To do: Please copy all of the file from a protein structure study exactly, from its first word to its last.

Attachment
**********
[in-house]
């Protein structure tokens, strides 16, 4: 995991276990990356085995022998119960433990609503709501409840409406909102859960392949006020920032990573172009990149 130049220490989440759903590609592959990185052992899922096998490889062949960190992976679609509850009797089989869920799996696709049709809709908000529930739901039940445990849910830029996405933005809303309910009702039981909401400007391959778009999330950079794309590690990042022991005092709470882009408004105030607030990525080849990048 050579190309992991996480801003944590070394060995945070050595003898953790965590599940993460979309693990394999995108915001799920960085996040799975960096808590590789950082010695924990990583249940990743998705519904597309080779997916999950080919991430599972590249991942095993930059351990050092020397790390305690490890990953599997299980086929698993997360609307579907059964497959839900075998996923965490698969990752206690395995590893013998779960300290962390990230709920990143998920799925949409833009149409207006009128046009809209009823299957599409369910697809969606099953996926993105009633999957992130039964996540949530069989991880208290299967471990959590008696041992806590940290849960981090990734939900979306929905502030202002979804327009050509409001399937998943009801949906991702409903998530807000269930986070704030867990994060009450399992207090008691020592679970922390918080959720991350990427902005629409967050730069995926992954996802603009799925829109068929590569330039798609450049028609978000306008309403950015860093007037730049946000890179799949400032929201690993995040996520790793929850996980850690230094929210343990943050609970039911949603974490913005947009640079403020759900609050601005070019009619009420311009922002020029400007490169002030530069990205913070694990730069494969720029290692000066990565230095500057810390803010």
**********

[in-house]
């Protein structure tokens, strides 16, 4: 995991276990990356085995022998119960433990609503709501409840409406909102859960392949006020920032990573172009990149 130049220490989440759903590609592959990185052992899922096998490889062949960190992976679609509850009797089989869920799996696709049709809709908000529930739901039940445990849910830029996405933005809303309910009702039981909401400007391959778009999330950079794309590690990042022991005092709470882009408004105030607030990525080849990048 050579190309992991996480801003944590070394060995945070050595003898953790965590599940993460979309693990394999995108915001799920960085996040799975960096808590590789950082010695924990990583249940990743998705519904597309080779997916999950080919991430599972590249991942095993930059351990050092020397790390305690490890990953599997299980086929698993997360609307579907059964497959839900075998996923965490698969990752206690395995590893013998779960300290962390990230709920990143998920799925949409833009149409207006009128046009809209009823299957599409369910697809969606099953996926993105009633999957992130039964996540949530069989991880208290299967471990959590008696041992806590940290849960981090990734939900979306929905502030202002979804327009050509409001399937998943009801949906991702409903998530807000269930986070704030867990994060009450399992207090008691020592679970922390918080959720991350990427902005629409967050730069995926992954996802603009799925829109068929590569330039798609450049028609978000306008309403950015860093007037730049946000890179799949400032929201690993995040996520790793929850996980850690230094929210343990943050609970039911949603974490913005947009640079403020759900609050601005070019009619009420311009922002020029400007490169002030530069990205913070694990730069494969720029290692000066990565230095500057810390803010």